07:07 Friday 7th October 2011
Peterborough Breakfast Show
BBC Radio Cambridgeshire
PAUL STAINTON: Good morning. (TAPE)
MARK THOMPSON: We’re going to do everything we can to make sure that the diminution of service to the public is as modest as possible, and that for the overwhelming majority of the public, almost all of the time, they don’t notice a loss of service. (LIVE)
PAUL STAINTON: That was the Director General of the BBC Mark Thompson yesterday. The results of the BBC’s Delivery Quality First review were announced. The corporation has to make budget savings of 20%, as a result of a freeze on the licence fee and having to incorporate the BBC World Service into our main organisation. Amongst the proposals, and they are just proposals at the moment, are plans to scrap 2,000 jobs and radically change programming. Daytime programmes on BBC 2 will be replaced by news and repeats, and local radio will share more output, although no stations will close. BBC 1 will see much smaller cuts§ however, and Radio 4’s overall funding will not change. Well the Head of the BBC in the East of England, the region which covers BBC Radio Cambridgeshire of course, is Tim Bishop. He’s with us this morning. Morning Tim.
TIM BISHOP: Good morning Paul.
PAUL STAINTON: Obviously there’s a lot of worry internally at the BBC at the moment. But externally, what really .. what changes are people going to see overall, and particularly here at BBC Radio Cambridgeshire?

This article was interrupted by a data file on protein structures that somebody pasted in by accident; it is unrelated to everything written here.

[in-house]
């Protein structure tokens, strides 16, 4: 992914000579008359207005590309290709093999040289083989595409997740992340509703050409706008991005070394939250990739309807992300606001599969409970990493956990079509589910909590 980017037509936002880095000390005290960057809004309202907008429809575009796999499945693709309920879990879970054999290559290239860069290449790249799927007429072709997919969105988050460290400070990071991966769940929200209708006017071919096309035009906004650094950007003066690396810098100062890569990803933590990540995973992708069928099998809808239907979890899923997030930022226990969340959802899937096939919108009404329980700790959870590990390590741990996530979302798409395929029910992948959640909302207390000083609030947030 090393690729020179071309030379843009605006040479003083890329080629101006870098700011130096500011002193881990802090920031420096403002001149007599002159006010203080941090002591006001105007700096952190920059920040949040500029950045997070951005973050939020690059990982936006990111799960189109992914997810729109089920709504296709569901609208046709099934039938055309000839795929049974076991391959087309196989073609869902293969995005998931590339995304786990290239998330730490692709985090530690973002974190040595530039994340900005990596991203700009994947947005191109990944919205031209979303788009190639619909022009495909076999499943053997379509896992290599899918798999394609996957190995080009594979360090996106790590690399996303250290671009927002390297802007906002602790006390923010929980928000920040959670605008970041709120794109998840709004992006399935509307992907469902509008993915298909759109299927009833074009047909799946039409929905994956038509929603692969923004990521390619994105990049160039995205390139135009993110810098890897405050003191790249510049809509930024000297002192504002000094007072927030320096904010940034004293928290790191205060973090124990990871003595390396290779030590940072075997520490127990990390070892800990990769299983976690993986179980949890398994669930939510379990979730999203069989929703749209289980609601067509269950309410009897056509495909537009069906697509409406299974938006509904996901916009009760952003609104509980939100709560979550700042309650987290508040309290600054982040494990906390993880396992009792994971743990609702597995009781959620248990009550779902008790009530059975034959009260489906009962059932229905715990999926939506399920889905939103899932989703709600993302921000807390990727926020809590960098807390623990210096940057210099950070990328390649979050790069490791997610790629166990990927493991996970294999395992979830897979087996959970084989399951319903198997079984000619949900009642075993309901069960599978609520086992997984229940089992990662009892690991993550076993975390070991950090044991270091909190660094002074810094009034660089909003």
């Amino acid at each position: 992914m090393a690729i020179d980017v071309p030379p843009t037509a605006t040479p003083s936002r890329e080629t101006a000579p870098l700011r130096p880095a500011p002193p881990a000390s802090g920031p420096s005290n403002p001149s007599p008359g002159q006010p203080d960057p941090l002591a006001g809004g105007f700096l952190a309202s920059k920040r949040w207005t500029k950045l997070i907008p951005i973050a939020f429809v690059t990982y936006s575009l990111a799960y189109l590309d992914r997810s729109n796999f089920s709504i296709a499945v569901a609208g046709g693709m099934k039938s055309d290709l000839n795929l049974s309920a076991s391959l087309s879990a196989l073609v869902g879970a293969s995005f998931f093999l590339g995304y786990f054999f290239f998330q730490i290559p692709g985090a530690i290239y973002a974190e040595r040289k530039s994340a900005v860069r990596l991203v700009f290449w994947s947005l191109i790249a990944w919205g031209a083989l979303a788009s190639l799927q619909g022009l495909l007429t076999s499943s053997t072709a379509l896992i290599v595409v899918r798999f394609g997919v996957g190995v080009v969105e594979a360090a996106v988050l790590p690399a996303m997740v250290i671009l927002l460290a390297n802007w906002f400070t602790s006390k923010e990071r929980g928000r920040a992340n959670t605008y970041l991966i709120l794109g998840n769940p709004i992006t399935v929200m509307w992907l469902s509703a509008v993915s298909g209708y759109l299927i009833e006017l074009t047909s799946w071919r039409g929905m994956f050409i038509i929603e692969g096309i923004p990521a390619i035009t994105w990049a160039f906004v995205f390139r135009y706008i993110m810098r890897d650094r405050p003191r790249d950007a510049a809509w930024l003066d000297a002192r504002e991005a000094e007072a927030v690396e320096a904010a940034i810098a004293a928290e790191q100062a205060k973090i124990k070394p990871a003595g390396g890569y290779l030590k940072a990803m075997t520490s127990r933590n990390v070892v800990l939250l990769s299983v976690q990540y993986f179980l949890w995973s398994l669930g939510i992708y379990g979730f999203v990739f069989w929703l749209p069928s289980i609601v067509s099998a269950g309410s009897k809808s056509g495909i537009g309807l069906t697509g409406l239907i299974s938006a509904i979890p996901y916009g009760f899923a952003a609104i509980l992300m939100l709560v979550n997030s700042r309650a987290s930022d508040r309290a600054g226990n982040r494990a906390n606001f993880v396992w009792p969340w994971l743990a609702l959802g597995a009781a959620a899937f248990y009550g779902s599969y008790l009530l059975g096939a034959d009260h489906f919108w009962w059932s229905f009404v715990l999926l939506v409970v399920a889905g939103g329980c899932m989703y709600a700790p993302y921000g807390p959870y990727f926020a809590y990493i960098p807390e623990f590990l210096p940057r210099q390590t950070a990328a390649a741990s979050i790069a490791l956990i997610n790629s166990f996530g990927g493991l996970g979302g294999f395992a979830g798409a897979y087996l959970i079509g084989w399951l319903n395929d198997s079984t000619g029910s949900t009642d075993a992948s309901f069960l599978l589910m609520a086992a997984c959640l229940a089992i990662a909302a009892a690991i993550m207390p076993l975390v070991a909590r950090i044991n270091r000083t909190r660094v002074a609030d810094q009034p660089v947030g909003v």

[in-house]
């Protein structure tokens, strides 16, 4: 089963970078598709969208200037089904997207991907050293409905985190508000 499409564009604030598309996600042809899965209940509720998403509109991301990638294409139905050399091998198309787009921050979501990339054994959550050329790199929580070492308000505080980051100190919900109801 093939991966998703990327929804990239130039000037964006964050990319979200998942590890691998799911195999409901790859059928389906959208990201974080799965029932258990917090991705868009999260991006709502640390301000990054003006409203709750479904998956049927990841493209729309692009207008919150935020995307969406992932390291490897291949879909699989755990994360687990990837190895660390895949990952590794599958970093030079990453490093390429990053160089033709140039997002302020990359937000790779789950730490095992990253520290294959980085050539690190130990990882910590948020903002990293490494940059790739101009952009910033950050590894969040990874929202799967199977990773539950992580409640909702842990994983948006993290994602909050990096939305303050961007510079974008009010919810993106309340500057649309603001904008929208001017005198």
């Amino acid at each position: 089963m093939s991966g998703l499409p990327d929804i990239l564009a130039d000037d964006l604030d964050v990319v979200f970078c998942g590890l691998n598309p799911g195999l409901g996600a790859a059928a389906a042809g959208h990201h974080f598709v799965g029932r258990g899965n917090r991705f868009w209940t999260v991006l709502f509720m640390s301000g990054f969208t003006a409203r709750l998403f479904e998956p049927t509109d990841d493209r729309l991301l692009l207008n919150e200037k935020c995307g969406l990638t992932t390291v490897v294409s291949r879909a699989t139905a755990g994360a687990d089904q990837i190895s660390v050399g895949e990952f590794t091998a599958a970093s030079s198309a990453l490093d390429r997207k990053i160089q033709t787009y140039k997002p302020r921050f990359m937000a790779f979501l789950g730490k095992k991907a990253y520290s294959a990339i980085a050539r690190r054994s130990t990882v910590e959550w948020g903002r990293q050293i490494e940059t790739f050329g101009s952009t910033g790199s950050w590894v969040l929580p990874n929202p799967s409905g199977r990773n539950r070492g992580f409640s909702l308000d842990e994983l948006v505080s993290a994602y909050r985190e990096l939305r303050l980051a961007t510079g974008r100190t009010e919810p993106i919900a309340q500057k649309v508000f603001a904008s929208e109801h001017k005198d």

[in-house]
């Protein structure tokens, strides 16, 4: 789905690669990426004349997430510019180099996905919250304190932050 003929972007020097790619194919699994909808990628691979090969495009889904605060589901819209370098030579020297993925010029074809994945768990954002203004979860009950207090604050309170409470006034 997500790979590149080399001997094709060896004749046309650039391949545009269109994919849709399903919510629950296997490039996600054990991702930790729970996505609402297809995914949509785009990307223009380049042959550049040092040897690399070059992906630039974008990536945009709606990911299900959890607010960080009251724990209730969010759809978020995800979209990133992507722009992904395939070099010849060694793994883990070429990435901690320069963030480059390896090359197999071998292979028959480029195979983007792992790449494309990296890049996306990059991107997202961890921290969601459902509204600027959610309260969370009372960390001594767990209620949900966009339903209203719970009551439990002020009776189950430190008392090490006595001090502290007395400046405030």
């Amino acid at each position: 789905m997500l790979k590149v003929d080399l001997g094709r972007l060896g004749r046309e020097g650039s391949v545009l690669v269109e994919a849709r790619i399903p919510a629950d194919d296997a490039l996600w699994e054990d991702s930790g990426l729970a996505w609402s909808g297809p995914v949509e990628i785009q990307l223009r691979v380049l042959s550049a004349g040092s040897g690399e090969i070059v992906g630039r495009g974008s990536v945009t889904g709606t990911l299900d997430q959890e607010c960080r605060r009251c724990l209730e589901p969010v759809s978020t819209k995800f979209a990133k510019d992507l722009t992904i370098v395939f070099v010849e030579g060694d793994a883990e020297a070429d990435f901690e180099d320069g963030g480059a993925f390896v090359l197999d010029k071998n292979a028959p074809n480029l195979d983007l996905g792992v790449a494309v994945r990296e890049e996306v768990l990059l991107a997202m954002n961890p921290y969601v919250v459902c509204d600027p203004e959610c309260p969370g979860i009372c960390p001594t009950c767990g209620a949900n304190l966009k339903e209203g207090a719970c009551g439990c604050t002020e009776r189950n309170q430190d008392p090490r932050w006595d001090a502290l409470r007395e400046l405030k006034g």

TIM BISHOP: Well as of some of the savings, they shouldn’t see any changes at all. There are big efficiencies in things like management, in HR, and what you’d call the back-office. But with this scale of less money, we simply have to change some of what you hear, what you see, and what you use on the website. So particularly in local radio, we feel like we’ve got to keep up the content of what we do in the mornings, where most of the audience is. And so what we’re mainly doing is looking at sharing programmes in the afternoons. For some of the listeners who’ve been around, listening for longer, they’ll remember that’s how local radio started. And we’ll return to that, looking at very much sharing in evenings across England. And we think there’s some editorial advantage in that, in the sense that there’s nowhere England talks to each other. We talk together as a UK, but we don’t very much have that England-wide conversation. And the Best of Local Radio might make some great programming in the evening. In Cambridgeshire itself, we’re talking about saving around seven jobs at Radio Cambridgeshire, or the equivalent in money. And that means that we think we can’t any longer continue to provide two Breakfast Shows for the area. So we’re looking at really moving towards one Breakfast Show for the whole of Cambridgeshire. We haven’t decided yet whether that will come from Peterborough, the show you’re doing at the moment, or from Cambridge. And that’s the sort of proposal. Anything to do with anything on air will go out to public consultation by the BBC Trust.